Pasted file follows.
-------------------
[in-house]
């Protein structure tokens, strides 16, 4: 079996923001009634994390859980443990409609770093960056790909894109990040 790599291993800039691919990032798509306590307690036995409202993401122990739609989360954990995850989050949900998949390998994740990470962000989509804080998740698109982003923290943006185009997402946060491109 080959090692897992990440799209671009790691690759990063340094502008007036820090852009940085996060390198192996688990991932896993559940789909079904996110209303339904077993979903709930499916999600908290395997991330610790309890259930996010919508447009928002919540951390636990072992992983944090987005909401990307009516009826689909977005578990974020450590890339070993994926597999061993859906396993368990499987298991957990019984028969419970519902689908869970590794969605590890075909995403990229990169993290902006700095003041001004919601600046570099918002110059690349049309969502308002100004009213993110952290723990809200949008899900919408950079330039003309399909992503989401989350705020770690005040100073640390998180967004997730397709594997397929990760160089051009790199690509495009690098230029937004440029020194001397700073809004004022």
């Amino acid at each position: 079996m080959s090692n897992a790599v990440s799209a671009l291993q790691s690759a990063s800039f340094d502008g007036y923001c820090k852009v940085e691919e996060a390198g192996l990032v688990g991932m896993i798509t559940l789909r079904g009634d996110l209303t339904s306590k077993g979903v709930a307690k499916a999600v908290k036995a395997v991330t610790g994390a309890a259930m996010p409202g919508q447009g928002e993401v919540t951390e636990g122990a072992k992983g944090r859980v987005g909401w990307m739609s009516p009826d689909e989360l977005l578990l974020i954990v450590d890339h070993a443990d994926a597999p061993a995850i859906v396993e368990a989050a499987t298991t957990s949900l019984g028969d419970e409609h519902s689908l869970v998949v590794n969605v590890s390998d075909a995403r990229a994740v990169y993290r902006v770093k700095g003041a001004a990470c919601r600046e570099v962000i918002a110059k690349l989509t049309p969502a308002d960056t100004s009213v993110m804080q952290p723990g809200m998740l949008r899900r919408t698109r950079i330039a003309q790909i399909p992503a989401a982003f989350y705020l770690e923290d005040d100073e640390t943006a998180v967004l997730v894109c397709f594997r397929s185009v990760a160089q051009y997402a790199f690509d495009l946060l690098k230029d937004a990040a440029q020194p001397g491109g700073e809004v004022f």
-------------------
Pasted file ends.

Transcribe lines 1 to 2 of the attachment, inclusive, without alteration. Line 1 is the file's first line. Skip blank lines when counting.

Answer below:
[in-house]
């Protein structure tokens, strides 16, 4: 079996923001009634994390859980443990409609770093960056790909894109990040 790599291993800039691919990032798509306590307690036995409202993401122990739609989360954990995850989050949900998949390998994740990470962000989509804080998740698109982003923290943006185009997402946060491109 080959090692897992990440799209671009790691690759990063340094502008007036820090852009940085996060390198192996688990991932896993559940789909079904996110209303339904077993979903709930499916999600908290395997991330610790309890259930996010919508447009928002919540951390636990072992992983944090987005909401990307009516009826689909977005578990974020450590890339070993994926597999061993859906396993368990499987298991957990019984028969419970519902689908869970590794969605590890075909995403990229990169993290902006700095003041001004919601600046570099918002110059690349049309969502308002100004009213993110952290723990809200949008899900919408950079330039003309399909992503989401989350705020770690005040100073640390998180967004997730397709594997397929990760160089051009790199690509495009690098230029937004440029020194001397700073809004004022």